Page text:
Oyster harvesting was done by all available hands. The Indians and their white bosses all gathered or tonged the oysters at high tide. From there they transplanted the catch to culling beds on higher intertidal flats. After being shipped to San Francisco Bay, the oysters were either immediately sold to wholesale and retail merchants, or transplanted again in culling beds in the northern part of San Francisco Bay, where they were kept until ready for market.
With their new found success Winant and Company was the first local company to use its own vessel to transport oysters to San Francisco. In 1853 the cost to the oystermen for a bushel basket of Shoalwater Bay oysters was about one dollar. Morgan recounted that the earliest (1851) shipments to San Francisco had brought as much as $32 a bushel basket. Over the next decade and a half the price settled to $20, then $16, $12, and lower. After the introduction of eastern oysters in 1869, the price dropped to nearly $2 a basket. (By the 1880s San Francisco Bay's business had mainly shifted to eastern oysters. At that time Morgan and Company had taken in the Crellins and several other smaller Shoalwater Bay companies.) Several of these men grew wealthy from the business in native and eastern oysters.
By 1854 the company had purchased another schooner. Morgan recalled, "The four of us bought the Equity and I ran her and Hanson ran the Mary Taylor. We would take freight up and bring back oysters and we continued that until we closed up the business and sold the schooners. I then got married in April, 1860." (Morgan married Sophia Crellin, the sister of John and Thomas Crellin. The marriage brought the two families together to form the long standing Crellin-Morgan Oyster Company.)
Early Bruceport began to take on the appearance of a small village. James Swan, in his "The Northwest Coast" (pp. 319-320), wrote,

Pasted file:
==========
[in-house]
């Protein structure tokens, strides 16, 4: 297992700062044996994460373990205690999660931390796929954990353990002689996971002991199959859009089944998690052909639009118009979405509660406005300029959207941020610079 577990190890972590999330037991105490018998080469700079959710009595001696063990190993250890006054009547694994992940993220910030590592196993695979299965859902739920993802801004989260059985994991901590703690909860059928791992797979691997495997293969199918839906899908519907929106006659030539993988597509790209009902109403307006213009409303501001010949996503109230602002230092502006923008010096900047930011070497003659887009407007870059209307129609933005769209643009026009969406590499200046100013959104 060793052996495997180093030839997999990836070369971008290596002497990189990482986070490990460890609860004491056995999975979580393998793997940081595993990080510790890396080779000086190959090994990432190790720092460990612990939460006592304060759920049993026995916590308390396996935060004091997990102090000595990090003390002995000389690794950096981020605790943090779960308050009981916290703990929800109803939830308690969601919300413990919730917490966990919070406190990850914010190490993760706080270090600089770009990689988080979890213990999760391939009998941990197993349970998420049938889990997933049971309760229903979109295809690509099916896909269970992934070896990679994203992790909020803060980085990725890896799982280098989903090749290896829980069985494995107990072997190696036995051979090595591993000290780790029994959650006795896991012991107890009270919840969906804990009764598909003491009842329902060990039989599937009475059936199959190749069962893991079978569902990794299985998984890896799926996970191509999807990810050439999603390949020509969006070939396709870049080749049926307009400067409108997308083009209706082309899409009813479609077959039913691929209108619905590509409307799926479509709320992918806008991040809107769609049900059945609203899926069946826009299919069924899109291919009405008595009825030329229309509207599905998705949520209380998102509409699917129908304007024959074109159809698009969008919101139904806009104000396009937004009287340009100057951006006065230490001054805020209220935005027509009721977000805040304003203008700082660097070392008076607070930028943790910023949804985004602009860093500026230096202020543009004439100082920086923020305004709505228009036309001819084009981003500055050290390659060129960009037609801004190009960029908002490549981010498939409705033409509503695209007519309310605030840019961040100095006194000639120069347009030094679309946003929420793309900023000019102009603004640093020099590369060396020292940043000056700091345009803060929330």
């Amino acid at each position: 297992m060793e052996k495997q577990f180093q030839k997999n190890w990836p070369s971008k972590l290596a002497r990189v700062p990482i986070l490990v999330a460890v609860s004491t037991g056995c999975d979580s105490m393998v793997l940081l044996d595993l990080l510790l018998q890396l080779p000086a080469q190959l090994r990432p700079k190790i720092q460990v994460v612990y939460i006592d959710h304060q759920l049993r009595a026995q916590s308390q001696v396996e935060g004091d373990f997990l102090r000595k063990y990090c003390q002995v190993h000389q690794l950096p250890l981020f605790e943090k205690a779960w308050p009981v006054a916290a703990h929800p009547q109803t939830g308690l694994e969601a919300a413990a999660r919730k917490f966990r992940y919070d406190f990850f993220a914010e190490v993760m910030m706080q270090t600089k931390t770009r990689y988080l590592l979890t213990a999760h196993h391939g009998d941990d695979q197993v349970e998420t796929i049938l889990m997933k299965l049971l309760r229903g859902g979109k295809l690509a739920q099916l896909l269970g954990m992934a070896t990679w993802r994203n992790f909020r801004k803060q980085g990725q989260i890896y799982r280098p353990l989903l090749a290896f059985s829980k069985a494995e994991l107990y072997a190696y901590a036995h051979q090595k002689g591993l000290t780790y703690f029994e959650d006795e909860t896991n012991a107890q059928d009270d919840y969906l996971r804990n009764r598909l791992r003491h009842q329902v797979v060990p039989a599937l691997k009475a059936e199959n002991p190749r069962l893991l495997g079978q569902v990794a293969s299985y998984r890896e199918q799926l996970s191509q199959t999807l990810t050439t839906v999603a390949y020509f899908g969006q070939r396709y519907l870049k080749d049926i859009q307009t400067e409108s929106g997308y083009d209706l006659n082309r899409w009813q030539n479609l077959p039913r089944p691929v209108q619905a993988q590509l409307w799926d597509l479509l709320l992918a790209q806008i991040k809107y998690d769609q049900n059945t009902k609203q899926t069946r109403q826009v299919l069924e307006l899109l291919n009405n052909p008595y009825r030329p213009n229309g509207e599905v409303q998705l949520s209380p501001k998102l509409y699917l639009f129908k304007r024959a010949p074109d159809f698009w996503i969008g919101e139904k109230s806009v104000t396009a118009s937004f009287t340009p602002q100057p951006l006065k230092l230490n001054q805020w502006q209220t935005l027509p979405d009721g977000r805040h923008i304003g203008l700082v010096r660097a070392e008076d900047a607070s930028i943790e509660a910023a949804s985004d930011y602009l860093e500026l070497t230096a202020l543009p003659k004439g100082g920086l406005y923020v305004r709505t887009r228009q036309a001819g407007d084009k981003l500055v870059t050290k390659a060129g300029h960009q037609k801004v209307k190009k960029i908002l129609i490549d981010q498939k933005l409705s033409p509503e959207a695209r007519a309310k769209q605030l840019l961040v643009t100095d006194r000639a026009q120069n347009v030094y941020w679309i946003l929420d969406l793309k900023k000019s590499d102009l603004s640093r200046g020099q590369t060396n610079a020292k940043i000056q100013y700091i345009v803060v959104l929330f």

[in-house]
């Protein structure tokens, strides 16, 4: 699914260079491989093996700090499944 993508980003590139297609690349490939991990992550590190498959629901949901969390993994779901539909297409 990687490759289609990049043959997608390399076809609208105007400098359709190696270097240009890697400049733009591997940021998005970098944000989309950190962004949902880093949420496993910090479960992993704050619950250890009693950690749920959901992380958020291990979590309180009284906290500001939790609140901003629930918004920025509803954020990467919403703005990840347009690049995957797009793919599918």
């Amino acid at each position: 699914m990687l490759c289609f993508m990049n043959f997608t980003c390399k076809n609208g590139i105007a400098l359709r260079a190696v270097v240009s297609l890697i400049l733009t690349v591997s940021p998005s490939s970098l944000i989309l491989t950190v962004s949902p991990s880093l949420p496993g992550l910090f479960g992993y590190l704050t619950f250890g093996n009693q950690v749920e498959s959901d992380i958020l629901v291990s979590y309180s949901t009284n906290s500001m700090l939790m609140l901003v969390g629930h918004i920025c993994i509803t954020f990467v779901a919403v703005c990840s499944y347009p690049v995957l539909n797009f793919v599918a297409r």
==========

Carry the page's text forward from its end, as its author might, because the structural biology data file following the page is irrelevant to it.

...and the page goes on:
"...we had received during the year several additions to the settlement, among whom were Dr. James R. Johnson, with his lady and child...A large grocery had also been opened by Messieurs Coon and Woodward, who also kept a public house. This was another good thing, as it relieved the old settlers from the necessity of entertaining all the strangers and newcomers into the Bay. It, however, was a means of relieving the pockets of the travelers, for Mr. Coon did not arrive in the Bay in that primitive period when hospitalities were gratuitously tendered, but on the contrary, having, as he said, come to make his pile, he appeared anxious to do so in the shortest possible time..."
Bruceport's residents were made up mostly of white oystermen, some with Chinook wives. During its peak of habitation the village included a hotel, a saloon, and was, as previously mentioned, the early county seat of Chehalis County, from 1854 to 1860. The main labor force was made up of Chinook men, who did the heavy work of collecting oysters and handling cargo.
The village was expected to conform to the laws of the territory. Swan commented on the coming of the law to Bruceport: "We had reached that point in the history of the Territory when we were called upon to elect our officers for the Legislature and the country. Now, this was looked upon by the oystermen as a farce, 'For what we did want of laws, we were a law unto ourselves.' " (Swan, pp. 277-278.)
The oystermen conformed, however, and elected a justice of the peace, John Champ, and a constable, Big Charley Denter. Champ was a 65-year-old gentleman who loved his rye whiskey. Denter was a lazy, good-natured logger from the Penobscot River, in Maine. Like his partner, he too loved his whiskey. If the oystermen considered a crime to be particularly heinous they sometimes ignored their lawmen and tried the case themselves. Such was the case in the theft of a pair of rubber boots stolen from one of Bruceport's two stores. The thief, known only as Joe, was apprehended, charged, found guilty, and then flogged and temporarily stowed in a chicken coop. When Dick Milward went to release Joe, he discovered the poor man sucking eggs. A lively debate ensued on whether Joe should be flogged again, but the oystermen relented; they put Joe on a schooner and shipped him out.
The territorial legislatures (first Oregon, then Washington when it became a territory in 1853) passed a series of laws restricting oyster harvesting. First was the prohibition of oyster gathering between May 1 and September 1. Another law prohibited newcomers from participating in the harvest for six months. Although territorial law reached into the local area, the Bruce Boys, both the ship's survivors and their friends, continued to rule their own roost. Often hospitable hosts, the oystermen attempted to wage a war of retribution against anyone who they tried to intrude on their own business. (Robert Espy and Issac Clark could attest to that.)
Several factors point to the eventual decline of Bruceport: the lack of a proper anchorage, poor transportation connections, simply the fact that the village never established any infrastructure or industry (except for some boatbuilding and its dependence on the native oyster), and the big freeze of 1861.